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The age of fraud

May 17, 2019
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Why driving to work may drive you to quit

Barbara Platts Sep 24, 2018
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Traffic moves along 42nd Street in midtown Manhattan in January.
Drew Angerer/Getty Images

When it comes to making a decision about where you work, pay and benefits rank high on the list. Seems commute time is also a deal breaker.  According to a recent survey from global staffing firm Robert Half, nearly a quarter of workers interviewed quit their jobs because of a grueling commute. 

More than 2,800 professionals were surveyed in 28 U.S. cities, with workers in Miami, New York, San Francisco and Chicago most likely to leave a job over a tough journey to and from work. Eighteen- to 34-year-olds have most often left a job due to the commute, and men are more likely to say bye-bye to a gig than women if getting to work becomes, well, work.  

There is some good news. Thirty-nine percent of respondents said their commute had improved in the last five years. Workers in Miami, Los Angeles, New York and Charlotte noted the greatest improvement. But there was a good chunk — 22 percent — of those surveyed who said their commute had worsened in the last five years, especially in Seattle, Denver, Austin and San Francisco.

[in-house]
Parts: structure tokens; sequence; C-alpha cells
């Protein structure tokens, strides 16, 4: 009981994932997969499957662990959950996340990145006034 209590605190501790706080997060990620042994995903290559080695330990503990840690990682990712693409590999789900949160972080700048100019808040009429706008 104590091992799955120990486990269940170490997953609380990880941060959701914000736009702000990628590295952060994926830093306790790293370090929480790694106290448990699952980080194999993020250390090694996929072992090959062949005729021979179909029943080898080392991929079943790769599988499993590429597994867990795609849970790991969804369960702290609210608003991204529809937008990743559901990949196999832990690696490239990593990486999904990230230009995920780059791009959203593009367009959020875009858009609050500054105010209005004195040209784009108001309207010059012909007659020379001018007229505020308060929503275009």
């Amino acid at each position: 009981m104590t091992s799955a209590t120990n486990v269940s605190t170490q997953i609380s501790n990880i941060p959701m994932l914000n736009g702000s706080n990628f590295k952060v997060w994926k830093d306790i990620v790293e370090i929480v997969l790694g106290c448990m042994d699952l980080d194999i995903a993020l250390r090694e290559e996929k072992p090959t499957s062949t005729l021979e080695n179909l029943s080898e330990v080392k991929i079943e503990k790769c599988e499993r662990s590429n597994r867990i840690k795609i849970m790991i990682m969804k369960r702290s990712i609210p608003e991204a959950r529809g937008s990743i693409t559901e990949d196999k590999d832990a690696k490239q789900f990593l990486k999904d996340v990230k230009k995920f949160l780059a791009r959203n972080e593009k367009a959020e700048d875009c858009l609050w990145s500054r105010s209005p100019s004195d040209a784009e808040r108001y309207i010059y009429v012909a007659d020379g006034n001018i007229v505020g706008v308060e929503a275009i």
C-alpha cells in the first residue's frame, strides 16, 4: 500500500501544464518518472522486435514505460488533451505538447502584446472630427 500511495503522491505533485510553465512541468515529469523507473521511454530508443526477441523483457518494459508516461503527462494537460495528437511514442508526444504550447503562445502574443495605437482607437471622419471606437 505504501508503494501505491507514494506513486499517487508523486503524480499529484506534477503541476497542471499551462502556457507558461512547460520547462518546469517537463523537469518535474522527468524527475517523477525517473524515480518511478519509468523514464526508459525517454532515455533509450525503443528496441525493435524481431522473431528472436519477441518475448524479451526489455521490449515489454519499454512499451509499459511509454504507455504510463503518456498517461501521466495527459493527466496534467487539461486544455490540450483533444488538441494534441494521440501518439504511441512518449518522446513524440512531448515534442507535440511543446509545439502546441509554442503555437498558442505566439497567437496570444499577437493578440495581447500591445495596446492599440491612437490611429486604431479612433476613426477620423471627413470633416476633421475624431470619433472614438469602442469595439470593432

And then there’s the question of what employers are doing to help with commute times. More than half of respondents who reported a decline in commuting conditions also said their place of work has done little to alleviate to-and-from-work woes. With the U.S. unemployment rate  at an 18-year low of 3.9 percent, Paul McDonald, senior executive director at Robert Half, said inconvenient commutes could be a challenge for retaining talent:

“In today’s candidate-driven market, skilled workers can have multiple offers on the table. Professionals may not need to put up with a lengthy or stressful trip to the office if there are better options available.” One of those options, McDonald said, is working from home. 

Working remote is on the rise among full-time employees, according to Upwork’s Future Workforce Report. Nearly 63 percent of U.S. companies now have remote workers, and more than a third of full-time employees will work remotely within the next decade. Still, the report found that most companies don’t have remote work policies.

“Companies that refuse to support a remote workforce risk losing their best people and turning away tomorrow’s top talent,” Upwork CEO Stephane Kasriel said in a press release.

So the next time you’re stuck on a long commute, use the time to think about the email you’ll send to your boss outlining why your plan to work from home will save the company money in the long run. 

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